As Lyons entered its fourth year of reconstruction following the devastating September 2013 flood, the FBI and U.S. Department of Housing and Urban Development stopped by to seize documents and computers to probe the handling of federal flood-recovery funding.
Communities savaged by the rushing waters have been receiving fund allocations, totaling millions of dollars from several federal sources, such as HUD and the Federal Emergency Management Agency.
Late Friday, Mayor Connie Sullivan released a statement on behalf of the town’s Board of Trustees, stating that the FBI had concluded its portion of the investigation and would not be proceeding with a case.
Also posted to the town’s website was a copy of a subpoena from the U.S. Department of Housing and Urban Development, stating that a focus of its investigation was documents relating to negotiations and grant services contracts between Lyons and Longmont-based Front Range Land Solutions.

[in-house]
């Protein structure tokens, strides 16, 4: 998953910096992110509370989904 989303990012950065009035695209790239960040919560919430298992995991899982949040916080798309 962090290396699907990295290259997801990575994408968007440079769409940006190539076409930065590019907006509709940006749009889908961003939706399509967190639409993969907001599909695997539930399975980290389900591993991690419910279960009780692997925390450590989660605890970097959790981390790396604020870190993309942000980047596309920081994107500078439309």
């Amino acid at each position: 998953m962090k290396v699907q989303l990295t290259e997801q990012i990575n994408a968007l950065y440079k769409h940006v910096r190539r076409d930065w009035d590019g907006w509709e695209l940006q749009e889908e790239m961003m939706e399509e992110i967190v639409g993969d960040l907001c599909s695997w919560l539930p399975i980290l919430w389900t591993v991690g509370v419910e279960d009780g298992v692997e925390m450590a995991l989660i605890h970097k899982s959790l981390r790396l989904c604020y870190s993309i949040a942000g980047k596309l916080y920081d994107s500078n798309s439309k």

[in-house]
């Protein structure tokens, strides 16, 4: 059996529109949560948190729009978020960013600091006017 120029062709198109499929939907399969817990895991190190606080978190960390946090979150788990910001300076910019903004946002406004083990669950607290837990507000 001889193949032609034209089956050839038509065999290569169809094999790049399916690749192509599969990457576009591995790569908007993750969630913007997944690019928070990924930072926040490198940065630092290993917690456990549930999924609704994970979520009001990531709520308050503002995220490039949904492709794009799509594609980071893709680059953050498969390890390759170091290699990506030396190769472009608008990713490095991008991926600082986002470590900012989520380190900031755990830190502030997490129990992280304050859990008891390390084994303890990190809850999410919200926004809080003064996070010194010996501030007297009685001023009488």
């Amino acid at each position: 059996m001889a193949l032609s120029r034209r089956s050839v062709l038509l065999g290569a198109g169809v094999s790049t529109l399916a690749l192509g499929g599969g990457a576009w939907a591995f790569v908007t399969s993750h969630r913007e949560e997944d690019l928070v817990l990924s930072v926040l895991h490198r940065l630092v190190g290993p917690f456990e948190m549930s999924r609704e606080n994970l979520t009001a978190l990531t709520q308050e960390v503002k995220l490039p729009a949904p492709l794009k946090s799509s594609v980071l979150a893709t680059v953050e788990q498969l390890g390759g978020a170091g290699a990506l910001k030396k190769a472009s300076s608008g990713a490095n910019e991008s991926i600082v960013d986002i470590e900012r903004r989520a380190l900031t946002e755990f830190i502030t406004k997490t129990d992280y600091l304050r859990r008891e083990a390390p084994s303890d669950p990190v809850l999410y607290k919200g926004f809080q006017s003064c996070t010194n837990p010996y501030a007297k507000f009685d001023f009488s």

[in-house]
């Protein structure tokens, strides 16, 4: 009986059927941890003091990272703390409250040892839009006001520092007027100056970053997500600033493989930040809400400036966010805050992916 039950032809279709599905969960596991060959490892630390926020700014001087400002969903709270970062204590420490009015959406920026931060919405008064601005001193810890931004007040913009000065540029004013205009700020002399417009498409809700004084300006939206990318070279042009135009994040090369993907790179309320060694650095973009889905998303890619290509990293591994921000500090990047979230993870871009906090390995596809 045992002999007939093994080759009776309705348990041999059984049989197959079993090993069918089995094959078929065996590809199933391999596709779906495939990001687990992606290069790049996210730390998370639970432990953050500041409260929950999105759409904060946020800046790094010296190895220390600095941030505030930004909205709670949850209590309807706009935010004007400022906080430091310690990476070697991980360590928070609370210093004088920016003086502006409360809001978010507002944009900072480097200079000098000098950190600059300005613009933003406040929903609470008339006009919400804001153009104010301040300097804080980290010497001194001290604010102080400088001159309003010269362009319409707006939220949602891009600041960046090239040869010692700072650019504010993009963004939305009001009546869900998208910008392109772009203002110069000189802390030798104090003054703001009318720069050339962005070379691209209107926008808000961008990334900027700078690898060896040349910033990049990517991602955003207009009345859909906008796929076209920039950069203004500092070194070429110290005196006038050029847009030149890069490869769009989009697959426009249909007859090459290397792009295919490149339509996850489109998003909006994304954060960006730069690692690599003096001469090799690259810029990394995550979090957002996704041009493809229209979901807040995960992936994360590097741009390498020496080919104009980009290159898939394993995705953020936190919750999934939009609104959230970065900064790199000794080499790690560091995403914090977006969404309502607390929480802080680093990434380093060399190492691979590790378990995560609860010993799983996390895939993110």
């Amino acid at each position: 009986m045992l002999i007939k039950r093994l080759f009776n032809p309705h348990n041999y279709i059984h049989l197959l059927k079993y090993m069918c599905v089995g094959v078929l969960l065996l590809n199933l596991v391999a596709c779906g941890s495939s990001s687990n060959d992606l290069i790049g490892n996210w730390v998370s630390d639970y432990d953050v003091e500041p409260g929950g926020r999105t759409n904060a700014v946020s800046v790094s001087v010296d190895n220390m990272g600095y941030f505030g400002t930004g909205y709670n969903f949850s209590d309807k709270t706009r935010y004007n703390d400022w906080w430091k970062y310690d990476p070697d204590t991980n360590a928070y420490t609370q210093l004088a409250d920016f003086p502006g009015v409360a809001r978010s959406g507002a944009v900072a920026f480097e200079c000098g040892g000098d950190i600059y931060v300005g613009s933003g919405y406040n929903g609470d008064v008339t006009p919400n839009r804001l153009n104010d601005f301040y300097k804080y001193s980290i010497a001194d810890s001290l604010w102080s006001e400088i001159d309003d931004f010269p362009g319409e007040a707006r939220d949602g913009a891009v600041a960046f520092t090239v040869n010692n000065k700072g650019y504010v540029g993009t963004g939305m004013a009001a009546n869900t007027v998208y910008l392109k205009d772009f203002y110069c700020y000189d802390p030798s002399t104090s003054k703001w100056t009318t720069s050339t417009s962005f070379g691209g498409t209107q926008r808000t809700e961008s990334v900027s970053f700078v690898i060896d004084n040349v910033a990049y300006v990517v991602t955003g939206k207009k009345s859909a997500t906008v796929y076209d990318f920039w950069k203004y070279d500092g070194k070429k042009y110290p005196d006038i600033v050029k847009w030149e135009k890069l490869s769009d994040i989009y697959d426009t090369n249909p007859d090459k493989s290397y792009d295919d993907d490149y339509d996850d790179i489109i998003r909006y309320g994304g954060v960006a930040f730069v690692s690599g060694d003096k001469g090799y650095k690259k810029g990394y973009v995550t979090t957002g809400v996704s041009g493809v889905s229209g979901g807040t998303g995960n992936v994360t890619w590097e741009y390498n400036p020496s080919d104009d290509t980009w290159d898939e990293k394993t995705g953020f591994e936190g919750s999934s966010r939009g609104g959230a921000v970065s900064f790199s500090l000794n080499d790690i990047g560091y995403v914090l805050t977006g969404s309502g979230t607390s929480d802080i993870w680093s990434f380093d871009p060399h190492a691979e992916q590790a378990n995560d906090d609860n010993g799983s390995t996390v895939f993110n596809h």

Owners of a typical single family home in Arvada will likely have to pay $1.41 more a month — or $16.90 additional a year — for water and sewer services fees in 2017.
The average single-family home is considered to be 3.2 people and a yard. And the average single family drinking water bill in Arvada runs about $481 annually and $291 annually for sewage.
Jim Sullivan, director of utilities for Arvada, said the average single-family account in Arvada uses 120,000 gallons of water each year for domestic and irrigation purposes and generates 60,000 gallons of sewage. Single-family accounts form the largest customer group in Arvada, using about 60 percent of the water.